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Ambigrams Galore

6:22 pm PHT

I’m sure most of the readers have read Dan Brown’s Angels & Demons. The novel prominently featured several ambigrams in its story. And those ambigrams were really beautiful. They were commissioned by Brown from John Langdon, a freelance graphic artist that specializes in creating ambigrams, logotypes, and paintings that feature words. It should be mentioned that the character Robert Langdon was probably named after John Langdon. (Remember that Angels & Demons was the first Robert Langdon novel, not The Da Vinci Code).

Anyway, I was excited to stumble upon the website of John Langdon, Wordplay. “Wordplay” is an apt term for the art he’s creating and the Wordplay logo itself is an ambigram. His name, John Langdon, is also shown as an ambigram.

While Brown’s novel defines ambigrams as depiction of words that read the same right-side up or upside down, Langdon says that ambigrams are more generally “words that can be read equally well from more than one point of view.” And one of his beautiful asymmetrical ambigrams shows the word “TRUE” right-side up and “FALSE” upside down.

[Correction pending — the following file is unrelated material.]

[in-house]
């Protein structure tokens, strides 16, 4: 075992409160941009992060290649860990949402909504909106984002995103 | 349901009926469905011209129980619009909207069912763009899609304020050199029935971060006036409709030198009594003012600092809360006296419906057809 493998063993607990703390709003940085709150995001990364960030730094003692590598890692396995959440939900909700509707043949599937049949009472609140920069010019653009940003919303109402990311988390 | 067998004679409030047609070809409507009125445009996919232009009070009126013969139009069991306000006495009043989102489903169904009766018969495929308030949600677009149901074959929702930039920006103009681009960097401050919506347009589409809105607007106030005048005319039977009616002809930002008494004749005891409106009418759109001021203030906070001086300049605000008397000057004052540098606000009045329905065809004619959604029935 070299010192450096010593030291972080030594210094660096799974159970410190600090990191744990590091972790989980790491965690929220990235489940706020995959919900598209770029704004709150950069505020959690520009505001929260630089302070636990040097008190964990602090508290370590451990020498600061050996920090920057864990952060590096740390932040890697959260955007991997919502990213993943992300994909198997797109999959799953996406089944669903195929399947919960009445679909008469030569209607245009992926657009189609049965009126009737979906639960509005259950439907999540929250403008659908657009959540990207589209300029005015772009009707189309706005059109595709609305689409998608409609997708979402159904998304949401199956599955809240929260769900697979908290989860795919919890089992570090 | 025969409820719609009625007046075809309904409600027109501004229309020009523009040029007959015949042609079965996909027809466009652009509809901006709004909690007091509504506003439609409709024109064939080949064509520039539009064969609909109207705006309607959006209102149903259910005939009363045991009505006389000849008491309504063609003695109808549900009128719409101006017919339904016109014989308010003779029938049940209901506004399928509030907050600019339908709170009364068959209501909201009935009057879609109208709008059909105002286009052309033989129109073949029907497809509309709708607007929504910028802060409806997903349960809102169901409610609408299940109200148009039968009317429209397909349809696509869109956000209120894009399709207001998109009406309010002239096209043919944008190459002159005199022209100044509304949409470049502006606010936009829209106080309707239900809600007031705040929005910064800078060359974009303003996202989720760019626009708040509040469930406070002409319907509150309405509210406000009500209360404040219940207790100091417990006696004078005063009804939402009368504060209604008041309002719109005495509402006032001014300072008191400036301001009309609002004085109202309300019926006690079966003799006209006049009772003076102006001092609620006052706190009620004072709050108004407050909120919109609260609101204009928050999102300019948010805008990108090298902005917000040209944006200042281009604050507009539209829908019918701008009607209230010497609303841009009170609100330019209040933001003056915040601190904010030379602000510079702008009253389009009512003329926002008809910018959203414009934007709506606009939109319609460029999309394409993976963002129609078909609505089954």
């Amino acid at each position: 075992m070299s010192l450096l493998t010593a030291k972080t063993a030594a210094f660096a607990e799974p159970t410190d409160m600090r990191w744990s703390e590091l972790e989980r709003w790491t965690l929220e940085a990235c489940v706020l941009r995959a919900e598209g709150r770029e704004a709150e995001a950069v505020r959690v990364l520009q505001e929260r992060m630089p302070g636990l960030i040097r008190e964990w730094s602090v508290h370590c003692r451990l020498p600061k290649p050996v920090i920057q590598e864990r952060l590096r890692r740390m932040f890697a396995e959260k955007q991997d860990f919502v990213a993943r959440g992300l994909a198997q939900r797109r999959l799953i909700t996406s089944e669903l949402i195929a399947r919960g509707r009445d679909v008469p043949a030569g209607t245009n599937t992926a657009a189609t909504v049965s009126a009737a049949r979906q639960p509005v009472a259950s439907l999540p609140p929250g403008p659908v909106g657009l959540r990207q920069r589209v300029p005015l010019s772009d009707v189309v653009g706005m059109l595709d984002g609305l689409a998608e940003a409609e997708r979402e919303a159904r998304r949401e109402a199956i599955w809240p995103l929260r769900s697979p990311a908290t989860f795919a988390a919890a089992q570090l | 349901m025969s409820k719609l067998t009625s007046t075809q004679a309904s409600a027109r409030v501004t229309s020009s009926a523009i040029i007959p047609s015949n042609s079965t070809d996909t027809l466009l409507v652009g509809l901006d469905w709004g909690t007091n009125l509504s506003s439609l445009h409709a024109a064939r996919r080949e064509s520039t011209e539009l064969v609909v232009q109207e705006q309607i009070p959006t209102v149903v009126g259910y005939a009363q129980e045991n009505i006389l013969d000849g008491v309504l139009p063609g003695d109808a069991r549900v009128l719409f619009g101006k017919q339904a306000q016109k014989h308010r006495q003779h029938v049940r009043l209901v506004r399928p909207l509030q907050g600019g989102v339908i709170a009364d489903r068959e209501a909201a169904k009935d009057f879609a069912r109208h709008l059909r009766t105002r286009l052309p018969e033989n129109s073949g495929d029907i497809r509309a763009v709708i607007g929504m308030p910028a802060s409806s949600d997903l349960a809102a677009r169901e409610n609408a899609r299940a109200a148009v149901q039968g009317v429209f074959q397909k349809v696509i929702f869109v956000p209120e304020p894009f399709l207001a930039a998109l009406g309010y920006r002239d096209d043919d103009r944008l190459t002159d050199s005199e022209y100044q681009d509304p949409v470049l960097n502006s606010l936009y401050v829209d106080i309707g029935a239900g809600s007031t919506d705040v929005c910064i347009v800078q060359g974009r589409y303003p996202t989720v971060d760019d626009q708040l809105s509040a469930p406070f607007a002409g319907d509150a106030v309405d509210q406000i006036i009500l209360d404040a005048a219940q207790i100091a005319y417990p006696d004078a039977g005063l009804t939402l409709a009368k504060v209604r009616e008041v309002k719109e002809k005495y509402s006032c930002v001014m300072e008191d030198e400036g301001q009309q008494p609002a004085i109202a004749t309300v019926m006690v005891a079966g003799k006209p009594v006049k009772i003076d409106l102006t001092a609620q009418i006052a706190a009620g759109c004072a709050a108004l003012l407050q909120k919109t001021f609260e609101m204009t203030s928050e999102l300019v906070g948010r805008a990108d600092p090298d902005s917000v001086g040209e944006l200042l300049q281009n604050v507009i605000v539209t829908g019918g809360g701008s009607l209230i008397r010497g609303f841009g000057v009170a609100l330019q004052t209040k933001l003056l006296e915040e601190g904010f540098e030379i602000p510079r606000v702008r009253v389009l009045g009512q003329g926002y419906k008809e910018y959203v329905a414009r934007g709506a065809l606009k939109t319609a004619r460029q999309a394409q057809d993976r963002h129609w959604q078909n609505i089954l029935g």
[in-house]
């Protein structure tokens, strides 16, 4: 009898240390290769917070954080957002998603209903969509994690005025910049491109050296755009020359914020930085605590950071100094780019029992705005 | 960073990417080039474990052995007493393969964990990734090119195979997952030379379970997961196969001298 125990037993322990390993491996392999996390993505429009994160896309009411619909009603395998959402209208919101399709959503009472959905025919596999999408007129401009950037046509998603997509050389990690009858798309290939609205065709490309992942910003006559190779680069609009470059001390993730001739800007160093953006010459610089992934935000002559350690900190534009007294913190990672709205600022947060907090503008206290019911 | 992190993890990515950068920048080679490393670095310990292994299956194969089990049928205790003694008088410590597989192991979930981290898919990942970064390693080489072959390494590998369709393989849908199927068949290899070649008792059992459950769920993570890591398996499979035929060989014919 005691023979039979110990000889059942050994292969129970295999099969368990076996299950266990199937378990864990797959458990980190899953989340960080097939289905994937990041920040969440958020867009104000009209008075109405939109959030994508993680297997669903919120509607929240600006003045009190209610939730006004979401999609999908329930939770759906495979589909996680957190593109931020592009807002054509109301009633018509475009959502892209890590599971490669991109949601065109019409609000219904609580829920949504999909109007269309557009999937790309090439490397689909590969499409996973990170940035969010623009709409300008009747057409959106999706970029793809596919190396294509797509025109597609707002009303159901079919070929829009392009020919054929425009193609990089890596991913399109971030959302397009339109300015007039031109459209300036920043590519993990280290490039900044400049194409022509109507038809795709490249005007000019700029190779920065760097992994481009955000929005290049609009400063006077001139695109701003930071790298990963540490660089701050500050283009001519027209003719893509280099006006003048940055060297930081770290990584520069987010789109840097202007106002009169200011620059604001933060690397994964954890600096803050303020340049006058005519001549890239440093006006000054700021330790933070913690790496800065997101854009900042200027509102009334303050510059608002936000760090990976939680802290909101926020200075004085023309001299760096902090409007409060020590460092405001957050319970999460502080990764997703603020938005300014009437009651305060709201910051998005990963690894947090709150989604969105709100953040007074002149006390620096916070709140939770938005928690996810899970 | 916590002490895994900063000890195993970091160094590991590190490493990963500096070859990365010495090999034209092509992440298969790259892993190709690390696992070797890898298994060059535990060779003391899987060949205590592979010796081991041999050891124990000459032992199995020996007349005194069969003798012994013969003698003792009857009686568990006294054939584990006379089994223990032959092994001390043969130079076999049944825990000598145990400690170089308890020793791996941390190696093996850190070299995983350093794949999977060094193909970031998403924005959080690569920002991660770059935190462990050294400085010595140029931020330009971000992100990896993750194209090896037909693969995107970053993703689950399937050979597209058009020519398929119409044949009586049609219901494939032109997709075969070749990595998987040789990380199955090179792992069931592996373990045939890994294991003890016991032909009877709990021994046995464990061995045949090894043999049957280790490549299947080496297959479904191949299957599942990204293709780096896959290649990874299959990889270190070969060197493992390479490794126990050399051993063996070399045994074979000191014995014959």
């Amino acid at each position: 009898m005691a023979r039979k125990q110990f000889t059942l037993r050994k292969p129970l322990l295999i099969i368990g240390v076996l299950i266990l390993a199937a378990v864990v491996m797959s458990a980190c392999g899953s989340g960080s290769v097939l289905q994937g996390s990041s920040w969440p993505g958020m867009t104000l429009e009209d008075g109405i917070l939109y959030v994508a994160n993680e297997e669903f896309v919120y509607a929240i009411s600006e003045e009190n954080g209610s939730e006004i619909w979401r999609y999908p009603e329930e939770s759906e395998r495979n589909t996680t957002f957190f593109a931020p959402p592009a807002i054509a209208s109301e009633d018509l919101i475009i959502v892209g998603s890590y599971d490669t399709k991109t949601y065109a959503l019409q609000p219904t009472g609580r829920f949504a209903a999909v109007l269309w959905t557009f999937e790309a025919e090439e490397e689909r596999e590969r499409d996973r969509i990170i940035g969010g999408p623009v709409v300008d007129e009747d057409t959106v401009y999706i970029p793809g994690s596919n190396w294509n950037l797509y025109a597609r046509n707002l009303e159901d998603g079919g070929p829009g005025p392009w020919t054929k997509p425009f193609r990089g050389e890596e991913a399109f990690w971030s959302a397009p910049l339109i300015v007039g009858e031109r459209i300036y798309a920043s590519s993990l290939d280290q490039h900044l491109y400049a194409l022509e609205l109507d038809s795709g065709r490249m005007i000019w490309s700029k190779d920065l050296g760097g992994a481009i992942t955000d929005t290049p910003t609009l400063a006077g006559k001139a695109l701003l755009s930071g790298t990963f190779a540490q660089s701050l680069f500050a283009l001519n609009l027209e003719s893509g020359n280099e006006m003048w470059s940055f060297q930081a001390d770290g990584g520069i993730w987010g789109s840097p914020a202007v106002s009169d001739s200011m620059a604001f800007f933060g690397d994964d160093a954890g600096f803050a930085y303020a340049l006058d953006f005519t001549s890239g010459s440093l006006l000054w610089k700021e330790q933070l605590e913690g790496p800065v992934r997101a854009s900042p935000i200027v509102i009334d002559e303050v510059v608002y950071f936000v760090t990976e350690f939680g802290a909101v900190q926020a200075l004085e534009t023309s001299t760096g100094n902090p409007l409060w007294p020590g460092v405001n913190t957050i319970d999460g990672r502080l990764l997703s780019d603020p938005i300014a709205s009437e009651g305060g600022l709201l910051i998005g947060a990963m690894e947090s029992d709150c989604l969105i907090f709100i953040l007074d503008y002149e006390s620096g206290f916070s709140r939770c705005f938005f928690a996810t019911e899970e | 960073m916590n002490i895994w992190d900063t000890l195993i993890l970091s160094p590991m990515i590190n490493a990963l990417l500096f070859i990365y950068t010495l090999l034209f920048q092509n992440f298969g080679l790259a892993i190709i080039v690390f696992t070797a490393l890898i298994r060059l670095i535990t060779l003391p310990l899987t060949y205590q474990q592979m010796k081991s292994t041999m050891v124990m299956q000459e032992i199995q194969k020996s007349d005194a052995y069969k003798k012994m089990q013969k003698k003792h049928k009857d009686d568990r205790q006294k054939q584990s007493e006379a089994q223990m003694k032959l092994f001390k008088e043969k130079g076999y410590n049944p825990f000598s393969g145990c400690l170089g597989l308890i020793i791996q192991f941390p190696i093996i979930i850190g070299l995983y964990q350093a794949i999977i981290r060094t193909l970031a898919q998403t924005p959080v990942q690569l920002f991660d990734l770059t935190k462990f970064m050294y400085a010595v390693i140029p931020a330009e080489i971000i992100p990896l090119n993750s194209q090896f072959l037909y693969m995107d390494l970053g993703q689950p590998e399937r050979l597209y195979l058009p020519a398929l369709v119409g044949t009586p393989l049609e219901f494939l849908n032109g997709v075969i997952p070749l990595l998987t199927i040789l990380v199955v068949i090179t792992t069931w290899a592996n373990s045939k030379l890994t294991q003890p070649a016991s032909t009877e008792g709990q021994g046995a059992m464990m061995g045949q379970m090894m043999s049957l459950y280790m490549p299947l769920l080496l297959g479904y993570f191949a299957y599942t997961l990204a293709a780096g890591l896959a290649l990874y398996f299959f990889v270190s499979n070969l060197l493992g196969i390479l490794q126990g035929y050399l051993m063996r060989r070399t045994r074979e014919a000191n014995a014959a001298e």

Douglas Hofstadter was the person who coined the term “ambigram.” He describes ambigrams as “calligraphic design that manages to squeeze two different readings into the selfsame set of curves.”

I have been frustratingly trying to come up with an ambigram of my own name last year. Nothing I can come up with looks readable or even pretty. But upon seeing his site, I was inspired to try again. I might probably go for the asymmetrical version since my symmetrical attempts were plainly begging for the trash bin.

Scott Kim, another abigram artist (though he calls them “inversions”) has a site filled with ambigrams too. You can also look at the Wikipedia article on ambigram.

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